[Python-Dev] C AST to Python discussion

Greg Ewing greg.ewing at canterbury.ac.nz
Wed Feb 15 09:43:57 CET 2006

Brett Cannon wrote:
> One protects us from ending up with an unusable AST since
> the seralization can keep the original AST around and if the version
> passed back in from Python code is junk it can be tossed and the
> original version used.

I don't understand why this is an issue. If Python code
produces junk and tries to use it as an AST, then it's
buggy and deserves what it gets. All the AST compiler
should be responsible for is to try not to crash the
interpreter under those conditions. But that's true
whatever method is used for passing ASTs from Python
to the compiler.

   The PyObjects branch most likely won't have
> this since the actual AST will most likely be passed to Python code. 
> But there is performance issues with all of this seralization compared
> to a simple Pyobject pointer into Pythonland.  Jeremy supports the
> serialization option.  I am personally indifferent while leaning
> towards the serialization.
> Then there is the API.  First we need to decide if AST modification is
> allowed or not.  It has been argued on my blog by someone (see
> http://sayspy.blogspot.com/2006/02/possibilities-of-ast.html for the
> entry on this whole topic which highly mirrors this email) that Guido
> won't okay AST transformations since it can lead to control flow
> changes behind the scenes.  I say that is fine as long as knowing that
> AST transformations are occurring are sufficiently obvious.  I say
> allow transformations.
> Once that is settled, I see three places for possible access to the
> AST.  One is the command line like -m.  Totally obvious to the user as
> long as they are not just working off of the .pyc files.  Next is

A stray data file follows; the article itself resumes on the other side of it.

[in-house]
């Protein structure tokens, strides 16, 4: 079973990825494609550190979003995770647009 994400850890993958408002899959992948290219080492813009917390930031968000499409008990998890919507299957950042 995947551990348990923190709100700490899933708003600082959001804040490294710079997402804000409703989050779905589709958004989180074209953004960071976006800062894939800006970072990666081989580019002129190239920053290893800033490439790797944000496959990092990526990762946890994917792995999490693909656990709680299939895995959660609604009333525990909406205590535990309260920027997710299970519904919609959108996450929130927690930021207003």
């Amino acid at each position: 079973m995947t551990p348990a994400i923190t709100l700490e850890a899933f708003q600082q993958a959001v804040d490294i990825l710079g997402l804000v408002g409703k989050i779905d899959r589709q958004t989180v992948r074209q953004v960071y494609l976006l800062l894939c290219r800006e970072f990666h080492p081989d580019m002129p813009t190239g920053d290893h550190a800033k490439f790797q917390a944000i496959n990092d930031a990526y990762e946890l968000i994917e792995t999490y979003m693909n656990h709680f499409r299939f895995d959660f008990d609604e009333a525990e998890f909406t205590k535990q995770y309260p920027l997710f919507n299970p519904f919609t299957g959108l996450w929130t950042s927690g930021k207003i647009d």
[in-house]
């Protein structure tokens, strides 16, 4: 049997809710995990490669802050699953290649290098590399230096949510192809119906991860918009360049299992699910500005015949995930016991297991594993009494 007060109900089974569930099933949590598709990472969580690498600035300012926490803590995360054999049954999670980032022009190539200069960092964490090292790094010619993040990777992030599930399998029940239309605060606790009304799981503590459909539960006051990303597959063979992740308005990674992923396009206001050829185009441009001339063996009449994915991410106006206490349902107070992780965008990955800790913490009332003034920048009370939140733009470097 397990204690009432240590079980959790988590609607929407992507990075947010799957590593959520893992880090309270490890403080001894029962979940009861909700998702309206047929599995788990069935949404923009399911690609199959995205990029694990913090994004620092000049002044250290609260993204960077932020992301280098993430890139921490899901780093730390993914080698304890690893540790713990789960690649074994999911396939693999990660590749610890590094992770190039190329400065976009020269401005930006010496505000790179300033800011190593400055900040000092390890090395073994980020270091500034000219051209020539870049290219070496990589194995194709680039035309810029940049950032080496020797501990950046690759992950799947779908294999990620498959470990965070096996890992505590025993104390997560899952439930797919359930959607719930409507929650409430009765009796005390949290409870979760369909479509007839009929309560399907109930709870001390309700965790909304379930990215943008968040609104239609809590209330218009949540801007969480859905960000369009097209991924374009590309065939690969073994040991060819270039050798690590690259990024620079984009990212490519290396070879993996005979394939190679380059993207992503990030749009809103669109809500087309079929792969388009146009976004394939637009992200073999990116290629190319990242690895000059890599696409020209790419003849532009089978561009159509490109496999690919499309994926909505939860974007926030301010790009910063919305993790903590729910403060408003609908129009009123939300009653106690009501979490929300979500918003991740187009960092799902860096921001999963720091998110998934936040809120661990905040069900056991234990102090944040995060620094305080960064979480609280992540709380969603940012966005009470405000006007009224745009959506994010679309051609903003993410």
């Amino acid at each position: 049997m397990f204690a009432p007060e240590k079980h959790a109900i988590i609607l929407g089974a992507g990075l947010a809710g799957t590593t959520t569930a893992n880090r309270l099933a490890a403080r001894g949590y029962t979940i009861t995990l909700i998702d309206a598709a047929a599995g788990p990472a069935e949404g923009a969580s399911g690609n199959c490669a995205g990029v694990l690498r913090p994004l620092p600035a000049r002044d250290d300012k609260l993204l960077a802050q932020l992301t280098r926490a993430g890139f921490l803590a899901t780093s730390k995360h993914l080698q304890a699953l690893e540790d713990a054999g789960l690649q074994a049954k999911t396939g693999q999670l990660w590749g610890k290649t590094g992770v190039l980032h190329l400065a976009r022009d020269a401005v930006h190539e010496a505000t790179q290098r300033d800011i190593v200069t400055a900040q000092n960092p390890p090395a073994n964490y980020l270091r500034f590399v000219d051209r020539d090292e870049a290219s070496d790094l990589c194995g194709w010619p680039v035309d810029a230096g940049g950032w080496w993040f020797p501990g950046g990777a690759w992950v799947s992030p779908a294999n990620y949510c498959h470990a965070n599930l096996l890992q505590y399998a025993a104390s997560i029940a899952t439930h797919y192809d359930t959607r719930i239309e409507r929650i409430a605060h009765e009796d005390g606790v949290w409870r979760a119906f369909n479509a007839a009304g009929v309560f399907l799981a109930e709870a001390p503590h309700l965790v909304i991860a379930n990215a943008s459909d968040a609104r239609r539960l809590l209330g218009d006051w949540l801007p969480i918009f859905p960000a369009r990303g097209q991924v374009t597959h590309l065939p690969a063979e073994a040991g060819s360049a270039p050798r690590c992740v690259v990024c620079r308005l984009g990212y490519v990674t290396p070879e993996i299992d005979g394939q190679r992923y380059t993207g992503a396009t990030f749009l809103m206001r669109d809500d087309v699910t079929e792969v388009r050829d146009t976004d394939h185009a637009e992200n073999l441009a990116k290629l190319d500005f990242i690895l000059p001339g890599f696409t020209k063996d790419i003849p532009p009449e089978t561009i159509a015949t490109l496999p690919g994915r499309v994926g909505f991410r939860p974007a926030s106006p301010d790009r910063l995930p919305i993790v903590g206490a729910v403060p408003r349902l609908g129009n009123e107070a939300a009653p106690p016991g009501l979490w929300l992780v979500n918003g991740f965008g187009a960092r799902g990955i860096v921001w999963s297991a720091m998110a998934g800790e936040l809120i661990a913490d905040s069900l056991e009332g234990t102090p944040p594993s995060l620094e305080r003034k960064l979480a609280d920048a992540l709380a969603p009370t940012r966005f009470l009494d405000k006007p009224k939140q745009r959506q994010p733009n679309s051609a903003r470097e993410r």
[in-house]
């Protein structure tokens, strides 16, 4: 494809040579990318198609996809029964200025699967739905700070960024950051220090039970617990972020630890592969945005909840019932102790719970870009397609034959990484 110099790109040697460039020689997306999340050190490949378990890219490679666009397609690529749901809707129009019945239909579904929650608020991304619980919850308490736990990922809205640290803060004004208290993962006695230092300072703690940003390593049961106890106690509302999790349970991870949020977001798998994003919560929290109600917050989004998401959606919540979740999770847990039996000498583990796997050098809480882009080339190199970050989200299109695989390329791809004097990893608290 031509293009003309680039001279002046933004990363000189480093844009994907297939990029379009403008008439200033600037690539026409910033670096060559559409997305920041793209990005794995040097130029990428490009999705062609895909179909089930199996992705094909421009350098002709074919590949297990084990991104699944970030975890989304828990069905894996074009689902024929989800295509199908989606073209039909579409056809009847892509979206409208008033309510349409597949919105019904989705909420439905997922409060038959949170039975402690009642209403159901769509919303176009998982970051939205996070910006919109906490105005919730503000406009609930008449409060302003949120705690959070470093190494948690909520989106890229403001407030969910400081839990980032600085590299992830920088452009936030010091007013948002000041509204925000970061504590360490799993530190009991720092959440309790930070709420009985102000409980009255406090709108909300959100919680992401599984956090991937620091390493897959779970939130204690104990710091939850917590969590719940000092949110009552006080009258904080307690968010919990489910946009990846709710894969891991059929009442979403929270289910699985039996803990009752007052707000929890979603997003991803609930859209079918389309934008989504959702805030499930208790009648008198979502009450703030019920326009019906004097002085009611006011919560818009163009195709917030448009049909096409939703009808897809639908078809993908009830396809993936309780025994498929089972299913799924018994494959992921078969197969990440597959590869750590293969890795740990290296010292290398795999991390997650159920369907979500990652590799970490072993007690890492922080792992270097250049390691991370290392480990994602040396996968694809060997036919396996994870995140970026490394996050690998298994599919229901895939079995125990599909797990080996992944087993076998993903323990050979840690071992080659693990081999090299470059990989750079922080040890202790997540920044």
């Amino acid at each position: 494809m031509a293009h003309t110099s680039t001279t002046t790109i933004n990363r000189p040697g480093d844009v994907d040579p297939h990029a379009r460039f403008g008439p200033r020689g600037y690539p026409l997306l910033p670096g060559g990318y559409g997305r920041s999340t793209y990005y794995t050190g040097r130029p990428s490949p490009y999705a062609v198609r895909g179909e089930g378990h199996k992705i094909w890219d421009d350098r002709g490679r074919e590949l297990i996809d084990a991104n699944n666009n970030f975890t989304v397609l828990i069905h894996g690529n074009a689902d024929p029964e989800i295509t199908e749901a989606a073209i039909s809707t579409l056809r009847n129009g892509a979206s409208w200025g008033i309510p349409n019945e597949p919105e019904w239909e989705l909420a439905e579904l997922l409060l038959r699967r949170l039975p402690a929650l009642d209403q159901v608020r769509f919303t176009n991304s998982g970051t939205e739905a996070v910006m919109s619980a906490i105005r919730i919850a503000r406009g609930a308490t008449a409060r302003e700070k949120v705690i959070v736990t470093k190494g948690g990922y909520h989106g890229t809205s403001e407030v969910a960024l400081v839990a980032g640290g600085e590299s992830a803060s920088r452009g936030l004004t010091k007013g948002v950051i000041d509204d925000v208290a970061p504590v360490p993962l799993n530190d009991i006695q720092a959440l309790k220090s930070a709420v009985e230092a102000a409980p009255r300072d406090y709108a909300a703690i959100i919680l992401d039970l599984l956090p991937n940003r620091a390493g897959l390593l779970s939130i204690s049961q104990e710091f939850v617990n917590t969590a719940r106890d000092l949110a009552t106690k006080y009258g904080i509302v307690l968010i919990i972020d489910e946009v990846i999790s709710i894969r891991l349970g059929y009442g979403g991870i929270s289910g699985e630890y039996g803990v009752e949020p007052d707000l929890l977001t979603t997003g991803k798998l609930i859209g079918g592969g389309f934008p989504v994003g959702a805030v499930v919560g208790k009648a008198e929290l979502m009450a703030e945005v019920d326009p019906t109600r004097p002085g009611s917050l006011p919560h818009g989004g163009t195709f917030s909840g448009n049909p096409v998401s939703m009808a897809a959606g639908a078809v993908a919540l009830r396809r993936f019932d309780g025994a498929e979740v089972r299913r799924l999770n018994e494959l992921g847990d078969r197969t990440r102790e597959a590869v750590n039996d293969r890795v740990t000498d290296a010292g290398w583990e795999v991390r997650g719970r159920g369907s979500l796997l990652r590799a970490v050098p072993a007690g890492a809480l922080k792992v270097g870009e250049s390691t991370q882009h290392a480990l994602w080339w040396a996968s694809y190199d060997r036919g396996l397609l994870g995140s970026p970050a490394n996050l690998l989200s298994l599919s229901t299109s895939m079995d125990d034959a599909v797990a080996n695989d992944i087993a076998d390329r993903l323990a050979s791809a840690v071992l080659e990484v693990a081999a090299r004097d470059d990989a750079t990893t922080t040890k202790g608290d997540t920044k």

> something like sys.ast_transformations that is a list of functions
> that are passed in the AST (and return a new version if modifications
> are allowed).  This could allow chaining of AST transformations by
> feeding the next function with another one.  Next is per-object AST
> access.  This could get expensive since if we don't keep a copy of the
> AST with the code objects (which we probably shouldn't since that is
> wasted memory if the AST is not used a lot) we will need to read the
> code a second time to get the AST regenerated.
> I personally think we should choose an initial global access API to
> the AST as a starting API.  I like the sys.ast_transformations idea
> since it is simple and gives enough access that whether read-only or
> read-write is allowed something like PyChecker can get the access it
> needs.  It also allows for simple Python scripts that can install the
> desired functions and then compile or check the passed-in files. 
> Obviously write accesss would be needed for optimization stuff (such
> as if the peepholer was rewritten in Python and used by default), but
> we can also expose this later if we want.
> In terms of 2.5, I think we really need to settle on the fate of the
> ast-objects branch.  If we can get the very basic API for exposing the
> AST to Python code in 2.5 that would be great, but I don't view that
> as critical as choosing on the final AST implementation style since
> wasting work on a version that will disappear would just plain suck. 
> It would be great to resolve this before the PyCon sprints since a
> good chunk of the AST-caring folk will be there for at least part of
> the time.
> -Brett
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